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As I mentioned a while back, I spent this past Christmas in rural Massachusetts, which is where I grew up and where most of my family still lives.
That trip offered a real change of pace from my typical day-to-day life and reminded me of one of my favorite things about America: that the customs, climate and experiences you’ll find in one part of the country can differ so vastly from what you’ll get in another. As if to drill the point home, I was out driving one morning in the small town where my parents live and I came within a few feet of running over an entire rafter of wild turkeys. That’s never happened to me in Las Vegas.
Still, there are some constants, and I was reminded of one of them on the morning of Dec. 27. As I was drinking my coffee, my dad handed me a copy of the local newspaper, The New Bedford Standard-Times, a paper for which, incidentally, I used to write sports articles as a teenager. In particular, he told me to check out the lead story on the front page. The headline: “New Bedford teachers union calls for United Way boycott.” Somehow, he knew I’d be intrigued.
Now, before I get to the teachers union’s vendetta, let’s have a little back story. New Bedford High School has been performing miserably for years, so much so that it could face a takeover from the state in the near future. New Bedford’s superintendent of schools, Dr. Pia Durkin, has proposed a plan to turn things around. That plan includes replacing 50 percent of the teaching staff — a requirement that state officials, and a firm they’ve retained to track the progress of reform efforts, say stands above all other factors as a predictor of success. Not surprisingly, the plan has generated some controversy.
That brings us to Michelle Neves Hantman, the president of the United Way of Greater New Bedford. She became a character in this story when she put her name on a petition expressing a vote of confidence in Dr. Durkin.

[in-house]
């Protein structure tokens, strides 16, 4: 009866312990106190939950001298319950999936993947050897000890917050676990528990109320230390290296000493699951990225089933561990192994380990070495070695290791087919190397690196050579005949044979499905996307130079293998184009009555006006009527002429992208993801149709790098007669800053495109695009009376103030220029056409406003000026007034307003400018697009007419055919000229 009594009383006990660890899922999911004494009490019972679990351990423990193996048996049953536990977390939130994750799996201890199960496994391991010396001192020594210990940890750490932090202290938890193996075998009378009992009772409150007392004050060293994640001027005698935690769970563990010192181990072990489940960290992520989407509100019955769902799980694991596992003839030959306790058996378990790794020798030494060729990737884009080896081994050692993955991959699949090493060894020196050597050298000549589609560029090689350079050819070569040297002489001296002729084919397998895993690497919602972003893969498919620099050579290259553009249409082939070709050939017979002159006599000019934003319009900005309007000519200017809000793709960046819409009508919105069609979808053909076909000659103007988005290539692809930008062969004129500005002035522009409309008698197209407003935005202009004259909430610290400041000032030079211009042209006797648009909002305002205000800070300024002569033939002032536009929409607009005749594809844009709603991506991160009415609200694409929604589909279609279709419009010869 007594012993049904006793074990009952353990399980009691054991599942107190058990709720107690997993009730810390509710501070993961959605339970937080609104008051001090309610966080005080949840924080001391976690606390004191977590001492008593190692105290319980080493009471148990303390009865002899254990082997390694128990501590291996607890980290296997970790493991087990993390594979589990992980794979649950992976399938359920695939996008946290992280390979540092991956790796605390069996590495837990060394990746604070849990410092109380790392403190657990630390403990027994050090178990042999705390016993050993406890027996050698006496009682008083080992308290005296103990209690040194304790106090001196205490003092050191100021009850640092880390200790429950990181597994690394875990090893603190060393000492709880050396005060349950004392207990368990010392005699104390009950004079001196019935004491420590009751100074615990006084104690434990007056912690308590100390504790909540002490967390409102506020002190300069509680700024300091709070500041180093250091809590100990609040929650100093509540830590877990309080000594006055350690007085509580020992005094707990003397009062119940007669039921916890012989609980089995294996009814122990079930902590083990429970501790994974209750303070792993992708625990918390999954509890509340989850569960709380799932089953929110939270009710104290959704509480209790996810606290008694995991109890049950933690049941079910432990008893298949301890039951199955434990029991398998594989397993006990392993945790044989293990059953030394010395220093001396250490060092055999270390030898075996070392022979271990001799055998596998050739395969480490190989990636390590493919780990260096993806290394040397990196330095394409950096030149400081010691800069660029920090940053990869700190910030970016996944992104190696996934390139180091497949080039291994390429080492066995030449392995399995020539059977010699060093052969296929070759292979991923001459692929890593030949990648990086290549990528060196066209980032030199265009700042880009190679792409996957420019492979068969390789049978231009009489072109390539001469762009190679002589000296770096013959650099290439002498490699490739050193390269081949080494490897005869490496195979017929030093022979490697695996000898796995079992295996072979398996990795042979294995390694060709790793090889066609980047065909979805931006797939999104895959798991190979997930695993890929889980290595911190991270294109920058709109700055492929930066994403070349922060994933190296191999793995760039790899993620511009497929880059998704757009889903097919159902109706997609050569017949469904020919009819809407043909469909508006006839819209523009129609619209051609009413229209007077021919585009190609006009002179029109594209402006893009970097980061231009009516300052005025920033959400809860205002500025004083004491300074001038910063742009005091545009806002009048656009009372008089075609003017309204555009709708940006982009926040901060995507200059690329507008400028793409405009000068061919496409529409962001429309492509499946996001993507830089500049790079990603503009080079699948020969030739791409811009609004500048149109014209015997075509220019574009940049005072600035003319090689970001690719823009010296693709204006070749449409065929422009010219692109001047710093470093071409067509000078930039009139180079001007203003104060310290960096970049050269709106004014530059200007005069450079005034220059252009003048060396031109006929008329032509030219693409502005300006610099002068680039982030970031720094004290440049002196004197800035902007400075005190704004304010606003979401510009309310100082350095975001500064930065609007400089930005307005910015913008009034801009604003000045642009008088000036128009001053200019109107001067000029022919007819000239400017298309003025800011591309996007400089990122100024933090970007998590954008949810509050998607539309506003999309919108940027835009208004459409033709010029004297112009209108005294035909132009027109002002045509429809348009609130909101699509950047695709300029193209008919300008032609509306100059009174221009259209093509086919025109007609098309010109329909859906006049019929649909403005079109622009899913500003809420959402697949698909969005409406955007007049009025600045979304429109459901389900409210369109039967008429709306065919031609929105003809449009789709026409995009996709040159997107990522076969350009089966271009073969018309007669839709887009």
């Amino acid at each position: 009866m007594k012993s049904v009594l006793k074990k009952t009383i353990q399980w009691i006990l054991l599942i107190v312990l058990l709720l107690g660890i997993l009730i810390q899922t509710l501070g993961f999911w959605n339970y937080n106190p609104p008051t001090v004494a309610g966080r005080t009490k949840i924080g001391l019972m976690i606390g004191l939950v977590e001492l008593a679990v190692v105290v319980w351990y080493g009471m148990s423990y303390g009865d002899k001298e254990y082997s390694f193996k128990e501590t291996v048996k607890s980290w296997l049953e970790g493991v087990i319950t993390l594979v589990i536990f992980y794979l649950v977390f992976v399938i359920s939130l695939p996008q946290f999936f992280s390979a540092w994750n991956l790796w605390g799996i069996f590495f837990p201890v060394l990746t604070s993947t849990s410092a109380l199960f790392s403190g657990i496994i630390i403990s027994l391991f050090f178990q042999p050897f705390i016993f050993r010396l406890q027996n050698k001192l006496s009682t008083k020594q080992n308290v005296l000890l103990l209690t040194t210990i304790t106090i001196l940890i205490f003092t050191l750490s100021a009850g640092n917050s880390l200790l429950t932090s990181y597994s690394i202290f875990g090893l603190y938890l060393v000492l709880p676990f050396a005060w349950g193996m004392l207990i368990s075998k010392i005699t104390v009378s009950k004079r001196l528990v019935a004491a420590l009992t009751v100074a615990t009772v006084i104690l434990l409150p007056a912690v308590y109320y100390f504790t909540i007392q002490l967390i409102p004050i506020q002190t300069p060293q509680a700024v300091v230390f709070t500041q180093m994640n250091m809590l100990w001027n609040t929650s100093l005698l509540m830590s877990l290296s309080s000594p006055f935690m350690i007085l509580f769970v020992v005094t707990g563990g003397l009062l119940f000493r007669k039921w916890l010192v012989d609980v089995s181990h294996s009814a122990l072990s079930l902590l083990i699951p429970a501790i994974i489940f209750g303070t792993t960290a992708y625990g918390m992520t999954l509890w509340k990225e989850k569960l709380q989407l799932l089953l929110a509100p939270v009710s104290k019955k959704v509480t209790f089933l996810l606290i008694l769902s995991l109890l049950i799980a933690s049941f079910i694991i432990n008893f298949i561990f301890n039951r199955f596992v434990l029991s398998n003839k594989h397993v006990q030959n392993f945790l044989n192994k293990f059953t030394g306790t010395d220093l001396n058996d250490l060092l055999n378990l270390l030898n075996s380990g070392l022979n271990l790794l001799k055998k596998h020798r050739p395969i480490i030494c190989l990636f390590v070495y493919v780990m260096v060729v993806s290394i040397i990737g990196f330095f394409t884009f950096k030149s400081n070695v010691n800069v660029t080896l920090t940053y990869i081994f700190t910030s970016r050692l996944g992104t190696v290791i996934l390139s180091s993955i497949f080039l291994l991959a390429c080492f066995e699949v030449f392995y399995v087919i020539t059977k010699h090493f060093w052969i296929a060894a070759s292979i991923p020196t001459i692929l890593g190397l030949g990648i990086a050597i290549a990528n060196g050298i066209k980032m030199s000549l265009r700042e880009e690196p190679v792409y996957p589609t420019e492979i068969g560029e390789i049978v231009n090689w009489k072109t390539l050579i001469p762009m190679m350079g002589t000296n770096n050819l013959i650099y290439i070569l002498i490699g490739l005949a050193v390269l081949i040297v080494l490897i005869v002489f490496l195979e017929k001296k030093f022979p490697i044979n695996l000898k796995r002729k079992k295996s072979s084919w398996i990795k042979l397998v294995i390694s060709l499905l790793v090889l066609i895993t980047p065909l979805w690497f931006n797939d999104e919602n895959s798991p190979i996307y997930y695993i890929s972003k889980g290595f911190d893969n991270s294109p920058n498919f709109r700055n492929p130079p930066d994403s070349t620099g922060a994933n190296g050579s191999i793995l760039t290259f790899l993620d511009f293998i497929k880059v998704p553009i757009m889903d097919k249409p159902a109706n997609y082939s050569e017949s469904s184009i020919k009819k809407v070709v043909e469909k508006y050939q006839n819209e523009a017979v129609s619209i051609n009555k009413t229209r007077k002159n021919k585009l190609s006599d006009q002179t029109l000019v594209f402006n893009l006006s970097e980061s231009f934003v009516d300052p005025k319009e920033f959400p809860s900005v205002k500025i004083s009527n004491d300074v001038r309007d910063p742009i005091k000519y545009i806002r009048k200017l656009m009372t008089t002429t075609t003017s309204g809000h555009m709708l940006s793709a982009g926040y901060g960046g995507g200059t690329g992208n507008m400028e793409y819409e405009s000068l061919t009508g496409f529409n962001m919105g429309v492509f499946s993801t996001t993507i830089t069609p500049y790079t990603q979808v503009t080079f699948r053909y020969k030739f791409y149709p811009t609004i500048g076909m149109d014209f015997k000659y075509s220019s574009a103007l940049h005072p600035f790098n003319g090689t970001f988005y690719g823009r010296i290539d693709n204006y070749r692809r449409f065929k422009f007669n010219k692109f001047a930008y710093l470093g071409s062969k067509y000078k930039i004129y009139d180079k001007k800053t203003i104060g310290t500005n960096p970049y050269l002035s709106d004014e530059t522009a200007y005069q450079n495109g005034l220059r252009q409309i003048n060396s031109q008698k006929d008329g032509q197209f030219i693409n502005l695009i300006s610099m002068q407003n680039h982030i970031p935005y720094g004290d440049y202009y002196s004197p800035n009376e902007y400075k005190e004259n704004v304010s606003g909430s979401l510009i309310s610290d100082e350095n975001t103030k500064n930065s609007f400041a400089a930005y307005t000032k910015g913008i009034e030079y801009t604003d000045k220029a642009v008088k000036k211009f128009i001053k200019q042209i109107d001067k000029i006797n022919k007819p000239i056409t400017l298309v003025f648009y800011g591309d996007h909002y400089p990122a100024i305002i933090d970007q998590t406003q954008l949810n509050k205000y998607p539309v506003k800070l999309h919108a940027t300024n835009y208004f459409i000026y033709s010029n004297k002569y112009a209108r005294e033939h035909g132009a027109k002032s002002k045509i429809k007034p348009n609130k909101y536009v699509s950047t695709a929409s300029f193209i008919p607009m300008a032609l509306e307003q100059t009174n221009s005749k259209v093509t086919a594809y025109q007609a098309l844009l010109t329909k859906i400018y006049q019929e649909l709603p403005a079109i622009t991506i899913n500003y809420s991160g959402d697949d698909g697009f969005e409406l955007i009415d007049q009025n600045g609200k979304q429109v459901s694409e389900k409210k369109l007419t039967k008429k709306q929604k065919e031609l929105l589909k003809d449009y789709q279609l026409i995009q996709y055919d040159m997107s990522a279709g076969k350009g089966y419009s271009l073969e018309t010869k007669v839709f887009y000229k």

And that brings us to the teachers union, which, naturally hostile to Dr. Durkin’s plan (as teachers unions tend to be toward anything suggesting a whiff of accountability), called for a boycott of Dr. Durkin’s supporters and their organizations — including the local chapter of the United Way.
My point is not to endorse the Durkin plan. Whether a 50 percent teacher turnover in New Bedford is a good idea, or whether it goes too far — or not far enough — is not something I’m in a position to judge, given my lack of expertise on the various factors at play locally. But at least Dr. Durkin has a plan to bring accountability to her school system, which obviously needs it.
Union leaders also have a plan — threaten anyone who dares to support an idea with which the union disagrees.
That’s the constant.
North, South, East or West — whether you drink soda or pop, whether you eat hoagies, subs or grinders, and whether you spent this past holiday season under a palm tree at the beach or up to your waist in snow — you can always count on America’s public-sector unions to try to bully their way to their desired ends.
We’ve certainly seen it here in Nevada, haven’t we?
For decades, the Nevada State Education Association has been the most dominant force on education policy in Carson City. From increasing spending to protecting ineffective teachers to promoting class-size reduction, no group has influenced Nevada’s education policy more than the teachers union.
The results have been entirely predictable. Over the past 50 years, Nevada nearly tripled education spending, while our graduation rate sank to worst in the nation. It is extremely difficult to fire ineffective teachers and administrators. Unlike 21 other states, Nevada lacks any school-choice options for parents.
So instead of accepting responsibility and apologizing to the tens of thousands of children they’ve hurt, what do union officials do? Put a margin-tax initiative on the ballot that’s so destructive that even the AFL-CIO doesn’t want any part of it.
And to what end? So we can pay the same teachers and administrators more to do the same job? And pay them more based not on their ability, but on their longevity and degrees, of course.
What a joke.
There is another constant here. NPRI will continue to promote the solution that is improving the lives of children around the country: school choice.
Until next time,
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